Goldberg TE, Gold JM, Greenberg R, Griffin S, Schulz SC, Pickar D et al. Contrasts between patients with affective disorders and patients with schizophrenia on a neuropsychological test battery. Am J Psychiatry 150: 1355-1362
Clinical Brain Disorders Branch, NIMH Neuroscience Center at St. Elizabeths, Washington, DC 20032. American Journal of Psychiatry
(Impact Factor: 12.3).
10/1993; 150(9):1355-62. DOI: 10.1176/ajp.150.9.1355
This study was designed to ascertain the degree and specificity of cognitive impairments in patients with schizophrenia and patients with affective disorders.
Cognitive function was assessed with a neuropsychological test battery in consecutively admitted patients with schizophrenia (N = 57), unipolar depression (N = 29), and bipolar disorder (N = 16).
The performance of the schizophrenic group was significantly below that of the groups with affective disorders on measures of attention and psychomotor speed, verbal and visual memory, and problem solving and abstraction. IQ was lower in the schizophrenic group and appeared to have deteriorated from a normal premorbid level that was not different from that of the affective disorder groups, as determined by the Wide Range Achievement Test--Revised reading test, a putative measure of premorbid intelligence. When IQ was controlled, differences between the groups in problem solving and visual memory remained. Psychiatric symptoms had a larger impact on test performance in the affective disorder groups than in the schizophrenic group.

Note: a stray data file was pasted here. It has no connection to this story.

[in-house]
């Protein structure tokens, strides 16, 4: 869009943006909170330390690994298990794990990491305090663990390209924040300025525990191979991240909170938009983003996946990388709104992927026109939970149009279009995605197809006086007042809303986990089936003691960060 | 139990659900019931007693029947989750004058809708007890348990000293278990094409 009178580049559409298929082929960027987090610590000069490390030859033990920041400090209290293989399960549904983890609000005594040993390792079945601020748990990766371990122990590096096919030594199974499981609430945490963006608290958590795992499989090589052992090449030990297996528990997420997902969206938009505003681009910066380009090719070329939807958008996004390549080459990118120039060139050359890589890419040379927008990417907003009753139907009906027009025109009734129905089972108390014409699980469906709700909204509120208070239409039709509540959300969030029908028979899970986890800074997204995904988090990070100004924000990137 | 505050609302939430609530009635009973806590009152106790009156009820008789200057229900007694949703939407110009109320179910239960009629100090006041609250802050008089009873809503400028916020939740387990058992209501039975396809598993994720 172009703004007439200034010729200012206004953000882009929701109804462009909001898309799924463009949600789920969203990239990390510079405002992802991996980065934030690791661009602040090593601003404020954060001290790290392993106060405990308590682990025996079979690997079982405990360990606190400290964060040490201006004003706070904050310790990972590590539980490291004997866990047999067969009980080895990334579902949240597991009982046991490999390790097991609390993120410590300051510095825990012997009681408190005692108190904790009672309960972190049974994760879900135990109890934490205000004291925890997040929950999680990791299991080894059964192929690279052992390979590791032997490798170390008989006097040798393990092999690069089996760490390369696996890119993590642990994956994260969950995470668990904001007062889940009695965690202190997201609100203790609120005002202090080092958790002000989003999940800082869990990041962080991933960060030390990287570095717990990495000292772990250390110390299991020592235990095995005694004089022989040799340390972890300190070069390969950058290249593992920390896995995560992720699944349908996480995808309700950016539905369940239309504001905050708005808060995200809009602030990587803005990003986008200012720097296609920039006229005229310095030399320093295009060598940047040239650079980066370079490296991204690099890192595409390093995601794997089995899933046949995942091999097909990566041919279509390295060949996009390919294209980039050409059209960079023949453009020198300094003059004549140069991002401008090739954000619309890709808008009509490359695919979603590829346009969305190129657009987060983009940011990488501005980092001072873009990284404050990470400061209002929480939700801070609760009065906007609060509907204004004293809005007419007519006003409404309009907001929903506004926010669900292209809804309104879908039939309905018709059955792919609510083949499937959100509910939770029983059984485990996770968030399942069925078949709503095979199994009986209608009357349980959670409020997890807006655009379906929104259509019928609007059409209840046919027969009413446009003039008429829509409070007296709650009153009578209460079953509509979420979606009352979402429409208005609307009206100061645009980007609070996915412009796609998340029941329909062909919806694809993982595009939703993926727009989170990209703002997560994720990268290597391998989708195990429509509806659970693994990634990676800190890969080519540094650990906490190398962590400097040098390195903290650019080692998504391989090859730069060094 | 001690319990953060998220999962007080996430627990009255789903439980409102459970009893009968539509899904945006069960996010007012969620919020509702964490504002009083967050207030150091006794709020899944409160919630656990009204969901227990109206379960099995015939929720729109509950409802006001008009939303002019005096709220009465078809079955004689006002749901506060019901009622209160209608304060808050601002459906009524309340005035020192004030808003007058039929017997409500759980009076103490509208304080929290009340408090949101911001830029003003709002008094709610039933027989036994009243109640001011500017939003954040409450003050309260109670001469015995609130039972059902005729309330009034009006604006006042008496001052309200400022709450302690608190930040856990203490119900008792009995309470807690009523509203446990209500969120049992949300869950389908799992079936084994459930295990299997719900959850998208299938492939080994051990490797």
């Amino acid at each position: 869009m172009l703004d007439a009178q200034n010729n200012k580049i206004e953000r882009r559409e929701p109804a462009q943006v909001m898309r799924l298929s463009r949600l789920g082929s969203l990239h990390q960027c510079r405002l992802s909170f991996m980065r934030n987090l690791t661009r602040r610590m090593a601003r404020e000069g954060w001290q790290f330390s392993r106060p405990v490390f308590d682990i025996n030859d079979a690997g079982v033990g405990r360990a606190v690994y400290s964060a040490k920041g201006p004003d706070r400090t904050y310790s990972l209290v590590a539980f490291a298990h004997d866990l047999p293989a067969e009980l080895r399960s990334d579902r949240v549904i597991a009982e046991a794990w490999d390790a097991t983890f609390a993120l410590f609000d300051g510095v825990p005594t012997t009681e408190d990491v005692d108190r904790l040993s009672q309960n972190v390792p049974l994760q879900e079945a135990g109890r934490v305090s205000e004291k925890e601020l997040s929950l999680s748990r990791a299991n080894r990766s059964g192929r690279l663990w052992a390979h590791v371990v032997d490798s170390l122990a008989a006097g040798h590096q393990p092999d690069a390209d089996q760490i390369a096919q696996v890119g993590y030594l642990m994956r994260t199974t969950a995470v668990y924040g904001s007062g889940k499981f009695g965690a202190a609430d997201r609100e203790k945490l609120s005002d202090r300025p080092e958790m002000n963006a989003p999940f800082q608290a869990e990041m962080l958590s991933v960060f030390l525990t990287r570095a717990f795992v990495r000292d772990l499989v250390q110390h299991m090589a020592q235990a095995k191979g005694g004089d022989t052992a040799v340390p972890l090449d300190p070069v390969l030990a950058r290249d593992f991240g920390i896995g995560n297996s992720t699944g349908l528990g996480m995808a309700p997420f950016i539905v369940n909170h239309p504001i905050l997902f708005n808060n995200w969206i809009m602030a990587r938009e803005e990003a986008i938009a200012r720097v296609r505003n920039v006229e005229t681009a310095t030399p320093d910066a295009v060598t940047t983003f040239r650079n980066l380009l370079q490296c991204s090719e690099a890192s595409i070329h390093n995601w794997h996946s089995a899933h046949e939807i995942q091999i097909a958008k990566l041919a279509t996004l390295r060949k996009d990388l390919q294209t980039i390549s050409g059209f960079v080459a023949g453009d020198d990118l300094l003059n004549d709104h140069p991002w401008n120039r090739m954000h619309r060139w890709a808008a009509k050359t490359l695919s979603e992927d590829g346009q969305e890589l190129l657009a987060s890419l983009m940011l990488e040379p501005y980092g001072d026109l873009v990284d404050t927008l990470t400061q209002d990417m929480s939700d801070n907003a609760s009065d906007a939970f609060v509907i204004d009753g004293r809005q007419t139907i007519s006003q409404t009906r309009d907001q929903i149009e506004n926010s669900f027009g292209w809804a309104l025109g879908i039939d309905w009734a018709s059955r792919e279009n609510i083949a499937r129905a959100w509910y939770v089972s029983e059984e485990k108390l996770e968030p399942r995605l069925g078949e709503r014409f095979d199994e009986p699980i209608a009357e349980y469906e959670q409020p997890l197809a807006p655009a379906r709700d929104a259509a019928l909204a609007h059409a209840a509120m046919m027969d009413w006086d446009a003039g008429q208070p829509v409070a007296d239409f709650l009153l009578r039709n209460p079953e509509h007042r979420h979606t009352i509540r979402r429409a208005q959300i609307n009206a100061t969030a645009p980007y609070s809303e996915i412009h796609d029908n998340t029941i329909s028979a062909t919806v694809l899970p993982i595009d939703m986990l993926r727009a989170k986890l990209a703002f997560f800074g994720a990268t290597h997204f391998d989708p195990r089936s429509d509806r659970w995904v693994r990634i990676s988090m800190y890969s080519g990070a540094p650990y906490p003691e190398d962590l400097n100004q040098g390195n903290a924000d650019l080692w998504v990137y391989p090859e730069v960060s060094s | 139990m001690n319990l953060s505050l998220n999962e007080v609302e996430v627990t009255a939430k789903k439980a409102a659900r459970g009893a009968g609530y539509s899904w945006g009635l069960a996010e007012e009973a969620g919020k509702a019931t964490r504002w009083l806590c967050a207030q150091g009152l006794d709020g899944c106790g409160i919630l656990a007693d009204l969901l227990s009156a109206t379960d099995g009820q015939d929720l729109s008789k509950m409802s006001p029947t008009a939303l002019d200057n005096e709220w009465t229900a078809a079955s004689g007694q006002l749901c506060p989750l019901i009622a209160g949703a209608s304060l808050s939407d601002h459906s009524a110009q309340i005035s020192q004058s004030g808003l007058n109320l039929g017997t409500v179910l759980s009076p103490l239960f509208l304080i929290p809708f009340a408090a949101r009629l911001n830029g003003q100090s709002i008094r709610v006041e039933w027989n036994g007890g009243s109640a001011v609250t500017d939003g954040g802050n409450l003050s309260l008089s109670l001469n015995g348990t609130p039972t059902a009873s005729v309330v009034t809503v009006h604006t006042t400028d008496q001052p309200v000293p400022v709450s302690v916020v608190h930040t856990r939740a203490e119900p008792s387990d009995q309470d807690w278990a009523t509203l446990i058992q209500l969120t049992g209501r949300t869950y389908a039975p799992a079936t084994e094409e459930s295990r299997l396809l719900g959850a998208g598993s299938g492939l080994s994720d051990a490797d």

These results suggest that patients with schizophrenia perform systematically worse on cognitive measures than patients with affective disorders, which is consistent with their generally poorer outcome. The results also indicate that schizophrenia and affective disorders are qualitatively distinguishable in neuropsychological terms, given differences in apparent intellectual deterioration, profiles of cognitive impairment, and associations between cognitive performance and psychopathology.